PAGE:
By Donovan Loomis
If you’re responsible for the care of your church’s facilities, chances are you face many of the same challenges as others in your field.
In fact, I recently surveyed leaders across the country from 200-member congregations to megachurches with 8+ campuses, all in different geographic areas with varying economic makeup. One of my questions was, What are the biggest challenges you face in your job?
Interestingly, the correlations weren’t based on size of congregation, if it was multi-site, or if it was located in an urban versus rural area. Generally speaking, they all had the same core challenges.
Actually, there was one big theme that I saw over and over again. In fact, this is verbatim of how one individual wrote it (and in all caps): “CHURCHES NEVER HAVE ENOUGH FUNDS TO BE ABLE TO DO EVERYTHING! THEREFORE, IT IS ALWAYS A NEED TO FIGURE OUT THE MOST IMPORTANT THING TO DO. VOLUNTEERS CAN’T BE BOSSED; GOOD STAFF MEMBERS ARE ALWAYS BEING ASKED TO DO MORE.”
Even in secular organizations, most folks can relate to the sentiment of this statement. However, this particularly hits home for most anyone whose title has “church” in front of it.
Let’s pull out a few keywords and phrases here to explore further: “funds,” “most important thing,” “staff members” and “more.”
You have very little control — if any — over your receivables, unless you rent out space during the week, or are running a capital campaign. That’s why it’s so important to get the most out of your resources.
Focus on what you can control, which is how those funds should be allocated. Track the costs and time spent on managing your facilities, so you know how to plan going forward. You should also be factoring in capital replacements, based on when their life expectancy ends.
Planning for the future is as important as taking care of today. Regardless of your financial situation, do not let your capital reserve suffer. Treat it as another bill that has to be paid every month.
Most important thing
Managing a church comes with receiving as many different opinions as there are people involved, about what needs to be done, where money should be spent, etc. It can be beneficial getting insight from others, but that feedback can become unwelcome when you realize that often everyone won’t agree.
How do you get everyone on the same page? Be prepared to tell your story.
If you have competing projects, what is going to have the biggest financial impact long-term? Why? What are the consequences of waiting? Many will gravitate towards the cosmetic changes, which is important from a first-impressions standpoint, but you have to be honest about what the financial impact will be of deferring other projects. Be prepared to shed insight and present data behind these variables.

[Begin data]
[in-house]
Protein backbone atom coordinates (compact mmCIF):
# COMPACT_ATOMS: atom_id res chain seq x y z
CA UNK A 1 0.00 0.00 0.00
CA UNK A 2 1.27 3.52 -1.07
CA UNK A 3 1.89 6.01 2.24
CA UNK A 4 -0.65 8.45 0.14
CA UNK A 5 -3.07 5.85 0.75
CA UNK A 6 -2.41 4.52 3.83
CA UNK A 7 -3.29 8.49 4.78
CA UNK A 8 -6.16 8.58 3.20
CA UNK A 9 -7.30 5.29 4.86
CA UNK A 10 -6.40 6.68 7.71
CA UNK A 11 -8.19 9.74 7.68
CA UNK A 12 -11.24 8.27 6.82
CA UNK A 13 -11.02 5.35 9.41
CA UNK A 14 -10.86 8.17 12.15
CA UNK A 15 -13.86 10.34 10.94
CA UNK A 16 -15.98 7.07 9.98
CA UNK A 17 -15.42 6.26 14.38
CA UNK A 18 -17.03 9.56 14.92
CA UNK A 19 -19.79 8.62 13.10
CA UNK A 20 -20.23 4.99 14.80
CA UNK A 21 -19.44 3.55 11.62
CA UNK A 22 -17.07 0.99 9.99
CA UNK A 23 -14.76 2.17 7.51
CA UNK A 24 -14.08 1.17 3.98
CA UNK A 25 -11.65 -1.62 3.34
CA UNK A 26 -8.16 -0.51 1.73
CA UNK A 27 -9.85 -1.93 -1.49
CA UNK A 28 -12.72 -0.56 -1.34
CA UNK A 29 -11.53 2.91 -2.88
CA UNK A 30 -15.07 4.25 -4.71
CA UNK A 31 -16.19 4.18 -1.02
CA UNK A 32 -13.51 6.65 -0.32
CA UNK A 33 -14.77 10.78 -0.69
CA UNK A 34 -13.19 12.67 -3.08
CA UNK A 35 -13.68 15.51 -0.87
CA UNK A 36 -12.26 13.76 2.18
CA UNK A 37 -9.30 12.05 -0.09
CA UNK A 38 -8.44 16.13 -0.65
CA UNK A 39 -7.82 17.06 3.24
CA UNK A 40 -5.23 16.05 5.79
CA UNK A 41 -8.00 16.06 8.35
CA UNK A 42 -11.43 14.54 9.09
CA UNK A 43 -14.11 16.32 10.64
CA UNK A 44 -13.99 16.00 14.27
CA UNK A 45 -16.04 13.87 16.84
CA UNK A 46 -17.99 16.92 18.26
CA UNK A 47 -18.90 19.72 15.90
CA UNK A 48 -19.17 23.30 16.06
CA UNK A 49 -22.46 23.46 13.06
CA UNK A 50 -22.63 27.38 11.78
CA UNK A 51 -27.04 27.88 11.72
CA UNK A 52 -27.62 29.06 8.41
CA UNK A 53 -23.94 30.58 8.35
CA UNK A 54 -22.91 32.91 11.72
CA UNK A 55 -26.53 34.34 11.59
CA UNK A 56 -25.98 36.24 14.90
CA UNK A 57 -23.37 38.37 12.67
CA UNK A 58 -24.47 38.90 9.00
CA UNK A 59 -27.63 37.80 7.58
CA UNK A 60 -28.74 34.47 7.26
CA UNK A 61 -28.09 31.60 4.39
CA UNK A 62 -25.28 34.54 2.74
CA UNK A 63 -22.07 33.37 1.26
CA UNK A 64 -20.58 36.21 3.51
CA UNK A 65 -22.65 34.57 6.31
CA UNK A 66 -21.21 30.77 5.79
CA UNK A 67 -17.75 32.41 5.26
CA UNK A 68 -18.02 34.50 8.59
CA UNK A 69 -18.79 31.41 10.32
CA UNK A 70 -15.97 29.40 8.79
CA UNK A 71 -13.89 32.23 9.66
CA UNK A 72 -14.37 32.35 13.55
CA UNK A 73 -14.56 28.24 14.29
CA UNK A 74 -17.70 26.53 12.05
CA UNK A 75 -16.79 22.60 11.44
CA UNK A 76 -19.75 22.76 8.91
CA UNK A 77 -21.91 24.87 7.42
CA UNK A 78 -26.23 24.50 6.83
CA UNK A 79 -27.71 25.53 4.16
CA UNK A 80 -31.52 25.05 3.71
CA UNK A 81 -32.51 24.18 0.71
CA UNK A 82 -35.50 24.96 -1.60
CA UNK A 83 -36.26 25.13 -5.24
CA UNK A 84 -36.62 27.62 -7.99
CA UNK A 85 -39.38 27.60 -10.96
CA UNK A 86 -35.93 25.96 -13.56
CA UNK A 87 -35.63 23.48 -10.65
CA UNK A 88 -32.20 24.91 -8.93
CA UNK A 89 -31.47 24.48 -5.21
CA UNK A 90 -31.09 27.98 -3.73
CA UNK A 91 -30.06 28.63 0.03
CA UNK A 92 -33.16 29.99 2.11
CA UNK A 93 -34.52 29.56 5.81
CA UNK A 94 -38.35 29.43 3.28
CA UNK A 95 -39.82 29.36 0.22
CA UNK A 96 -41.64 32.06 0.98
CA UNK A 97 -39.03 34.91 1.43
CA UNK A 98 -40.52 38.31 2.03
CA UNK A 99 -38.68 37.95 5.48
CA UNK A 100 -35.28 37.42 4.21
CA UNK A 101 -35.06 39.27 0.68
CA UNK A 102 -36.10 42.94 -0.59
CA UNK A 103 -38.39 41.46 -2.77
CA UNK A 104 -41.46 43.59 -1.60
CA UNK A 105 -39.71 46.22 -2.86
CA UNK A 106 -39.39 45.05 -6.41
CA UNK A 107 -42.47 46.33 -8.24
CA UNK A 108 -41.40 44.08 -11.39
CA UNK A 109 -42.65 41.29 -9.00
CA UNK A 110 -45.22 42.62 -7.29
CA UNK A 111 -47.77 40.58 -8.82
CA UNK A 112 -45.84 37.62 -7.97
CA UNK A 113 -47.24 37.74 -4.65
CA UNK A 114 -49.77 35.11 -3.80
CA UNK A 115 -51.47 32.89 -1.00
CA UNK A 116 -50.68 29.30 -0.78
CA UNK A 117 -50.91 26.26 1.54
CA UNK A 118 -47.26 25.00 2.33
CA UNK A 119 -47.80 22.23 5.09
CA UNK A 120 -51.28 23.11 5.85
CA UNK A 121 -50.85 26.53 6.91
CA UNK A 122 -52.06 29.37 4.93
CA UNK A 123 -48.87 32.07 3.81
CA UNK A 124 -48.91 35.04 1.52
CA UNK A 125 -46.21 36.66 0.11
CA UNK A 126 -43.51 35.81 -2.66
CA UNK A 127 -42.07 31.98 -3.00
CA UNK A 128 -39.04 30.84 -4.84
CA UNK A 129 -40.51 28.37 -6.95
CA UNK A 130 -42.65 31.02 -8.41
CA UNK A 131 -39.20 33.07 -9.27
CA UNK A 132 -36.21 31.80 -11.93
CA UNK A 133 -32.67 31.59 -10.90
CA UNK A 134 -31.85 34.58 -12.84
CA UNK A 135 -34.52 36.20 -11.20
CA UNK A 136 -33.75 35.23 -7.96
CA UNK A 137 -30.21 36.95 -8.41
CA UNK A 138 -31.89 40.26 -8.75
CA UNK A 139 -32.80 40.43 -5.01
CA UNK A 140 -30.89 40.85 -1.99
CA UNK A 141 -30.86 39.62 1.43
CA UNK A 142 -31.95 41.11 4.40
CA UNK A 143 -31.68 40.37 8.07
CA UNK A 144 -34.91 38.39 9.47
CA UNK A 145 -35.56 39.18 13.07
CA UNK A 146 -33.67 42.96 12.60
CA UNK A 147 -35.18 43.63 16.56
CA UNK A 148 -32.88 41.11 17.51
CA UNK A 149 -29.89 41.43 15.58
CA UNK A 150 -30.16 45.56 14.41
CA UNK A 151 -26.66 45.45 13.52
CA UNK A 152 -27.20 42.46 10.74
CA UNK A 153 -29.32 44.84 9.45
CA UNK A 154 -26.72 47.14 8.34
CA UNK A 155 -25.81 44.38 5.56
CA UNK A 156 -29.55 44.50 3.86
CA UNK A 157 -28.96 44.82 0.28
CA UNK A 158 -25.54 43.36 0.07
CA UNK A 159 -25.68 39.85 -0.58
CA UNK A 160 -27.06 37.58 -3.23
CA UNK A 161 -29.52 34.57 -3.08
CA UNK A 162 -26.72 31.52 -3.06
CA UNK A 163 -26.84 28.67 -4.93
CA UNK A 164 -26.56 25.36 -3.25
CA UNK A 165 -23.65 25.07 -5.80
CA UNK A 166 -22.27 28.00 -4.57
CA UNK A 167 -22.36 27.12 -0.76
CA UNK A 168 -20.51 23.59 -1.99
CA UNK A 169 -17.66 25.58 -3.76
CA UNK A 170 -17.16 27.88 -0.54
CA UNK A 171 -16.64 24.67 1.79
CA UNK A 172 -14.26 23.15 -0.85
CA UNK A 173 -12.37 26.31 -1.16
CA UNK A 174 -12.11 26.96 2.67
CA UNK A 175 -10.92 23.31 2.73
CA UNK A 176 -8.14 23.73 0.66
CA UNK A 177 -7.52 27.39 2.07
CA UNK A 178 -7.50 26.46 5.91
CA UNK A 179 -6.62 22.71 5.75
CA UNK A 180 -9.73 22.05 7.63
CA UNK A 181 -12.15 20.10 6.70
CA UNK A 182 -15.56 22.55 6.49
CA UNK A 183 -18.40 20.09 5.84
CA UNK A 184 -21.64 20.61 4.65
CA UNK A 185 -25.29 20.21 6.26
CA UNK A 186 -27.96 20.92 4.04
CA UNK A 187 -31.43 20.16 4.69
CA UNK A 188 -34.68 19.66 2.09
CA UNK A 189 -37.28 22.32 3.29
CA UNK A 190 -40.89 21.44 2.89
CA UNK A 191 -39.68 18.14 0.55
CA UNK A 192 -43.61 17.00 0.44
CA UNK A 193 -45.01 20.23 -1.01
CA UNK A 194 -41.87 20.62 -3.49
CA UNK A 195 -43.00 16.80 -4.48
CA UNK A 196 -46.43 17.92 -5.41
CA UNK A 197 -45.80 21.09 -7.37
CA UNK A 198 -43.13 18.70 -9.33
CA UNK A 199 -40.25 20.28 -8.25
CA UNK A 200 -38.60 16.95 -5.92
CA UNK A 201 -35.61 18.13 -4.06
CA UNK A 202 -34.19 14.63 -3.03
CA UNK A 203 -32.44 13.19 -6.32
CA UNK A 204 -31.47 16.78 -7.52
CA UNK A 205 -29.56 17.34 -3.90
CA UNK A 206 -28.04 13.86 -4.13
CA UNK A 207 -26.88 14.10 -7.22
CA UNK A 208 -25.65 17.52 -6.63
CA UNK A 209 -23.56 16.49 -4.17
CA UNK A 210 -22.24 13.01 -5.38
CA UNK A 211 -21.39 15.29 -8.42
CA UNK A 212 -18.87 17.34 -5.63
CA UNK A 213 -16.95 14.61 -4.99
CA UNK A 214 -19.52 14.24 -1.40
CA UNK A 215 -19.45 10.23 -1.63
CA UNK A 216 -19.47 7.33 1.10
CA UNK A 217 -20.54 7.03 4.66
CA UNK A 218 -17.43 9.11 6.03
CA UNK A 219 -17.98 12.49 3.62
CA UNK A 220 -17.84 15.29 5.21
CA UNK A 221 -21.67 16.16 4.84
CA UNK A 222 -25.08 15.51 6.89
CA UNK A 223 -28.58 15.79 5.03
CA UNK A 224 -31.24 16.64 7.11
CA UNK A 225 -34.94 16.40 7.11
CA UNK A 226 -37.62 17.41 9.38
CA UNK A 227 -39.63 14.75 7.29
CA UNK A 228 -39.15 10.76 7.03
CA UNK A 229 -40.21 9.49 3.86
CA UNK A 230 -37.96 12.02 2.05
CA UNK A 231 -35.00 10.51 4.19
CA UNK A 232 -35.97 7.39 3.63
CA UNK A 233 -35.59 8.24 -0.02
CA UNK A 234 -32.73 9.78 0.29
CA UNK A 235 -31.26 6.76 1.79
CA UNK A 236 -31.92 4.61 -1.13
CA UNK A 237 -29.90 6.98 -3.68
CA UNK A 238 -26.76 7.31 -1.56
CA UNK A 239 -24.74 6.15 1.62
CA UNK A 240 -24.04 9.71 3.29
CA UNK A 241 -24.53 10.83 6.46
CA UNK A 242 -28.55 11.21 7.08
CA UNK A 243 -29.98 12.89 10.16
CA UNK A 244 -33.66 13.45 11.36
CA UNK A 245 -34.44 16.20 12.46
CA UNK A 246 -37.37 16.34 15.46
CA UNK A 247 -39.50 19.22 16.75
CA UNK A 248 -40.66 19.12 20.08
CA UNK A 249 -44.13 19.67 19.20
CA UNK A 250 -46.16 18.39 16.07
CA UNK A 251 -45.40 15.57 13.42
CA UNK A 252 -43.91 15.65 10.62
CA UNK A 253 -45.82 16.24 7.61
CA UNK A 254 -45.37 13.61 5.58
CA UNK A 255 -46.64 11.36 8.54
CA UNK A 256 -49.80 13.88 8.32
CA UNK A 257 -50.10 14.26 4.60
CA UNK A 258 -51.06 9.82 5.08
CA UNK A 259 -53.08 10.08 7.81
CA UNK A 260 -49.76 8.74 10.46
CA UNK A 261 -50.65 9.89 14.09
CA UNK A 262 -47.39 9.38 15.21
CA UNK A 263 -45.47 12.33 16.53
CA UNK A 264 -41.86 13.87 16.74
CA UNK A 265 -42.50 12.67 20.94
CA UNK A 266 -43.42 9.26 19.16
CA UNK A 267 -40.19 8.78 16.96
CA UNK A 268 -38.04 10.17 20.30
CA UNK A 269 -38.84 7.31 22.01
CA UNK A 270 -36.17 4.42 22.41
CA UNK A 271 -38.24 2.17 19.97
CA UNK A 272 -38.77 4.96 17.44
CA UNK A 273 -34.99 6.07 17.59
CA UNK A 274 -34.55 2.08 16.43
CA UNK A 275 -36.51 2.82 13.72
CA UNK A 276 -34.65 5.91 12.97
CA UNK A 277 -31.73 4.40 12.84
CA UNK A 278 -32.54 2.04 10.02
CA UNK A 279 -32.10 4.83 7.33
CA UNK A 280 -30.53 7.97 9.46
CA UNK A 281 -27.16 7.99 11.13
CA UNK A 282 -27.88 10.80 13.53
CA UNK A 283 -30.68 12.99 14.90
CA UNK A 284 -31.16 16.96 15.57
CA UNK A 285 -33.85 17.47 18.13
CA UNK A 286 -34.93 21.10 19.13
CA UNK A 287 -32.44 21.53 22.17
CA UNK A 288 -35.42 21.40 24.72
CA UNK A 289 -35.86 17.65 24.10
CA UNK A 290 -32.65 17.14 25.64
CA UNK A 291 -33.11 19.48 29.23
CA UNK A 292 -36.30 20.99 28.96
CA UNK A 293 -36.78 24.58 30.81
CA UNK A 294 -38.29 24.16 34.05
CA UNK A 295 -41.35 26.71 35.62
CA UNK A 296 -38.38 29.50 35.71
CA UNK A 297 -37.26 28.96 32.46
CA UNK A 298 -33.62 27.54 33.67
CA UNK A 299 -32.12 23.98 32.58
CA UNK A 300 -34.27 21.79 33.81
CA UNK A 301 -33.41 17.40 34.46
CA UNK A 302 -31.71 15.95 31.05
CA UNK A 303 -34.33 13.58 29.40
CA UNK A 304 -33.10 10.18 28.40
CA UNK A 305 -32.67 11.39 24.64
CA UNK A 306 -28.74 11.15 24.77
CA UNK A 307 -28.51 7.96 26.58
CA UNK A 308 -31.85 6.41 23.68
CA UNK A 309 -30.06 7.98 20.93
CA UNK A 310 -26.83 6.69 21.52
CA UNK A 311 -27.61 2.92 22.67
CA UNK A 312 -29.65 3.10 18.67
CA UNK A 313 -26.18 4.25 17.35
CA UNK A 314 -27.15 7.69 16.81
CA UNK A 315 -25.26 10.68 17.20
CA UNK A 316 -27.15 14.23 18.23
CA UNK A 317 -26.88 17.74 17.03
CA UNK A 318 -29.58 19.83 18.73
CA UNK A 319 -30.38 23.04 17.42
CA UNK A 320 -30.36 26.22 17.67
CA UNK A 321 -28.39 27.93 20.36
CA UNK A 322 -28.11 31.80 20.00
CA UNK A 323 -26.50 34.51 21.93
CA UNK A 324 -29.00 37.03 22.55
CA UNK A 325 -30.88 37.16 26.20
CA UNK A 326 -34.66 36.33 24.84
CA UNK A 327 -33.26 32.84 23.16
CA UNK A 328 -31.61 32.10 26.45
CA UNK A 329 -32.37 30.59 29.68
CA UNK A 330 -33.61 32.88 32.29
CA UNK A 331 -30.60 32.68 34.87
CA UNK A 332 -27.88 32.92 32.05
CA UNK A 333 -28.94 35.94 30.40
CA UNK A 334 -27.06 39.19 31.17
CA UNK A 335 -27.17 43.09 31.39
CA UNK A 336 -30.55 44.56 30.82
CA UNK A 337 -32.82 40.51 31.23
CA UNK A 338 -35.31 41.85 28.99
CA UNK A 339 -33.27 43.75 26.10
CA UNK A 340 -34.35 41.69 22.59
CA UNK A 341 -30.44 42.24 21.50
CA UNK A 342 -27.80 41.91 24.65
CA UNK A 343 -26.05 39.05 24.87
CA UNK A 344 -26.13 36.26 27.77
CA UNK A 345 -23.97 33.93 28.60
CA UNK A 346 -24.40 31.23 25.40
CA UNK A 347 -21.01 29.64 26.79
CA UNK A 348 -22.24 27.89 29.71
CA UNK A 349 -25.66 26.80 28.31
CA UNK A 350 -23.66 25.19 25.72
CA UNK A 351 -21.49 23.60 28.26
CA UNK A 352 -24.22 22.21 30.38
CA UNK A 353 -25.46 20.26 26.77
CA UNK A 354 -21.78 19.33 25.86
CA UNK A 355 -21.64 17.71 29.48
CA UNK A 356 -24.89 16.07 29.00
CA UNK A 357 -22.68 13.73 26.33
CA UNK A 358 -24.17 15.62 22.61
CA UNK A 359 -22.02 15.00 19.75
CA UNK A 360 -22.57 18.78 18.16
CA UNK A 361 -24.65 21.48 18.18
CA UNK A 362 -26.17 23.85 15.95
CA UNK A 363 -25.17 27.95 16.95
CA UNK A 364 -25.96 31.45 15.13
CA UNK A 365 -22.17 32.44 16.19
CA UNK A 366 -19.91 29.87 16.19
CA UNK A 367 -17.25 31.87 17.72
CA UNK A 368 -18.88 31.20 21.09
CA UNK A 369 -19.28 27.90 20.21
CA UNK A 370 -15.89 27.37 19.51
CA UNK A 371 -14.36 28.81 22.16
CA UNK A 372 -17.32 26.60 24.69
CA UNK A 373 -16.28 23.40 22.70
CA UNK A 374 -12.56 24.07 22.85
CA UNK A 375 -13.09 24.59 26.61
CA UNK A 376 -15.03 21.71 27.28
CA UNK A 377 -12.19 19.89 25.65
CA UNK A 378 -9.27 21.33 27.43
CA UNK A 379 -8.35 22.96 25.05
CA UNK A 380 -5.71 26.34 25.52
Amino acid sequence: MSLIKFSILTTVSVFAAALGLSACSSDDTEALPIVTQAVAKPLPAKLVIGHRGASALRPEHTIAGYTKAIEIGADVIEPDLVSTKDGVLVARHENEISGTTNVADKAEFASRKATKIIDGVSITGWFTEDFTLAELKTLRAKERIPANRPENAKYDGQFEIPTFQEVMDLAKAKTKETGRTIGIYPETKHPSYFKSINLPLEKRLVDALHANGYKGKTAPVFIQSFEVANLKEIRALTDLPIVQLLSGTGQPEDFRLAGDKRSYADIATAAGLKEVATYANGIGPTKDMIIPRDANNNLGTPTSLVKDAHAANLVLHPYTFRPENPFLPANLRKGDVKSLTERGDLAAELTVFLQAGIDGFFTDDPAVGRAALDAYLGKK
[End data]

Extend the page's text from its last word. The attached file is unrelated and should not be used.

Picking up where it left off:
Whether your religious organization has full-time operations staff or part-time, or a mix of both, you need to ensure you’re making the most of their time and effort.
What tools do you give your team to take ownership over their work? What kind of corrective action are you taking for those who are under-performing? What are you doing to recognize those who are over-performing? Do you have any way of knowing who’s doing what? Give them an incentive to take ownership of their work.
There should always be a layer of accountability to work with the ones who need help. Don’t punish the overachievers by overworking them, as this will result in burnout.
If you work in a church, you probably wear multiple hats — and at some point, you’ll be asked to wear more.
Understanding what you can actually take on without your existing responsibilities suffering and becoming a disservice to the church is important. Assign more responsibility to those who can handle it, so long as they are not already overworked, and automate as many processes as possible. This will allow you to take on a high-level role, and you won’t have to spend so much time in the day-to-day processes. If you manage a smaller church, you can still automate a lot of your processes to help clear up some of your own head space.
When prioritizing resources, it’s important to think about the short- and long-term financial impact, the effects on existing staff and future staffing needs, as well as opportunities to streamline current and new processes to become more efficient. With a plan for the future, you’ll be able to more easily overcome the operational challenges you face today.
Donovan Loomis has more than four years of experience in church facility management and serves as Dude Solutions’ Industry Specialist, focusing solely on places of worship. He graduated with a BS degree in 2012 from East Carolina University.